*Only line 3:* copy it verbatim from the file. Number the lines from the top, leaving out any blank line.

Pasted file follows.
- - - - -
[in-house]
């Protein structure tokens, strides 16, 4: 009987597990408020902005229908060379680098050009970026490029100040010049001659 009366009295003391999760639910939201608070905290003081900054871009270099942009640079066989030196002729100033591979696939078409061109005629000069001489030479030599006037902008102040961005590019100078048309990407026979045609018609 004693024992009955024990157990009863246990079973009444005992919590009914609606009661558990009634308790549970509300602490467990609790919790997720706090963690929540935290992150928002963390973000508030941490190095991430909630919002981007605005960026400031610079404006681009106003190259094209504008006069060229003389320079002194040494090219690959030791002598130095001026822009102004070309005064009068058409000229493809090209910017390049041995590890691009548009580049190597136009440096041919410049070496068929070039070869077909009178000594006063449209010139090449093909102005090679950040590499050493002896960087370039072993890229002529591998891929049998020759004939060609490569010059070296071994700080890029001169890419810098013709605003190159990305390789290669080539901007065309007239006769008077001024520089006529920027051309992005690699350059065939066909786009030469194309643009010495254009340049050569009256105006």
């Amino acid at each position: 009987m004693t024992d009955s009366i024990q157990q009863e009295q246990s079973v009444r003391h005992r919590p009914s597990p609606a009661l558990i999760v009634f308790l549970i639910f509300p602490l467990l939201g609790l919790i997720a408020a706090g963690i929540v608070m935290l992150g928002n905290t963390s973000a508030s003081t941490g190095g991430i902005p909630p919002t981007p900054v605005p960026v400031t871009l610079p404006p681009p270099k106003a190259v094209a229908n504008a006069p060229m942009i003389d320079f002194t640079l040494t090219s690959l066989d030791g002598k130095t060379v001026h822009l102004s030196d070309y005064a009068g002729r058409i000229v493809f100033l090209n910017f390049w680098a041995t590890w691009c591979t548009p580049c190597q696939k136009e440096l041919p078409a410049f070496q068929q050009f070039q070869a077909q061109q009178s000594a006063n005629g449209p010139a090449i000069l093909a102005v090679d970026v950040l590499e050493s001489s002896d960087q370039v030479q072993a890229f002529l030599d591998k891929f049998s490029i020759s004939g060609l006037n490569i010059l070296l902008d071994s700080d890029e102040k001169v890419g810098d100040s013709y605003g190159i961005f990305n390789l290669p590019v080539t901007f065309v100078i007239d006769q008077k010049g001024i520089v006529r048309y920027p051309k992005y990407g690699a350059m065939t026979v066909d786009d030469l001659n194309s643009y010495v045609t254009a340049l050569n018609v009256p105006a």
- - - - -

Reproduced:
């Amino acid at each position: 009987m004693t024992d009955s009366i024990q157990q009863e009295q246990s079973v009444r003391h005992r919590p009914s597990p609606a009661l558990i999760v009634f308790l549970i639910f509300p602490l467990l939201g609790l919790i997720a408020a706090g963690i929540v608070m935290l992150g928002n905290t963390s973000a508030s003081t941490g190095g991430i902005p909630p919002t981007p900054v605005p960026v400031t871009l610079p404006p681009p270099k106003a190259v094209a229908n504008a006069p060229m942009i003389d320079f002194t640079l040494t090219s690959l066989d030791g002598k130095t060379v001026h822009l102004s030196d070309y005064a009068g002729r058409i000229v493809f100033l090209n910017f390049w680098a041995t590890w691009c591979t548009p580049c190597q696939k136009e440096l041919p078409a410049f070496q068929q050009f070039q070869a077909q061109q009178s000594a006063n005629g449209p010139a090449i000069l093909a102005v090679d970026v950040l590499e050493s001489s002896d960087q370039v030479q072993a890229f002529l030599d591998k891929f049998s490029i020759s004939g060609l006037n490569i010059l070296l902008d071994s700080d890029e102040k001169v890419g810098d100040s013709y605003g190159i961005f990305n390789l290669p590019v080539t901007f065309v100078i007239d006769q008077k010049g001024i520089v006529r048309y920027p051309k992005y990407g690699a350059m065939t026979v066909d786009d030469l001659n194309s643009y010495v045609t254009a340049l050569n018609v009256p105006a």